As We Now Think

Reflections, commentary and analysis from Consortium for Science, Policy and Outcomes at Arizona State University.

The social costs of energy transitions

Illustration of drop causing ripples in water

Energy systems create waves that ripple outwards throughout society.

by Clark A. Miller

Even as leader after leader in New York exhorted each other last week to take action to address climate change, a steady drumbeat of news has also highlighted just how rapidly global energy systems are beginning to change — and how fast the disruptive social and economic consequences of energy transitions are beginning to grow. Facing a dramatic expansion of distributed renewable energy generation, including off-grid developments, utilities worldwide are fighting a pitched battle to halt losses of revenues and customers. New technologies of hydraulic fracturing are quickly transforming the geography of global oil markets — and soon perhaps global natural gas markets, if the U.S. begins exports — in ways unexpected even a decade ago. Those same technologies have dramatically reduced natural gas prices in the United States. These dynamics, along with new regulations and the growth in renewable energy generation in both the U.S. and Europe, are driving utilities on both sides of the Atlantic to retire coal-fired power plants.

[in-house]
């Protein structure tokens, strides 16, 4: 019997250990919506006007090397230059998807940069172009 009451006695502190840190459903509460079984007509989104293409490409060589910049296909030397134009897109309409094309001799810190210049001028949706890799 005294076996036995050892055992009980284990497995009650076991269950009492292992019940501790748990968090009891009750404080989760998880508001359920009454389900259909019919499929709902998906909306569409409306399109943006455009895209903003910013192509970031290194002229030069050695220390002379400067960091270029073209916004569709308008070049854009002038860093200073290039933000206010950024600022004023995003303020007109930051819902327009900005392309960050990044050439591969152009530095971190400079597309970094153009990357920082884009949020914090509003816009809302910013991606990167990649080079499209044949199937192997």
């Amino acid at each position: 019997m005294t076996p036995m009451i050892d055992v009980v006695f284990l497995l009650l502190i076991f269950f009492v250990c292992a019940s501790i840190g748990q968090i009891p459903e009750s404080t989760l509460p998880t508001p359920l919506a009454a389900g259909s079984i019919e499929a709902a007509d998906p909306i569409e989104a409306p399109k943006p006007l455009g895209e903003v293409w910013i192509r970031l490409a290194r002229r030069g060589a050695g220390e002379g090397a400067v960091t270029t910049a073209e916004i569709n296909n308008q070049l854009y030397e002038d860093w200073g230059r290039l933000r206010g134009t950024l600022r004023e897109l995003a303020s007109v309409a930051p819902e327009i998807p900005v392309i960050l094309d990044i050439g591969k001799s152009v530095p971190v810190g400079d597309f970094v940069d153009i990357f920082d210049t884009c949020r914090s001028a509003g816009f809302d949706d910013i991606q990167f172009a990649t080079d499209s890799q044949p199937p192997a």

Read complete article in The Hill.

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This entry was posted on October 1, 2014 by in Energy, Science Policy, Technology and Society, Technology Policy.
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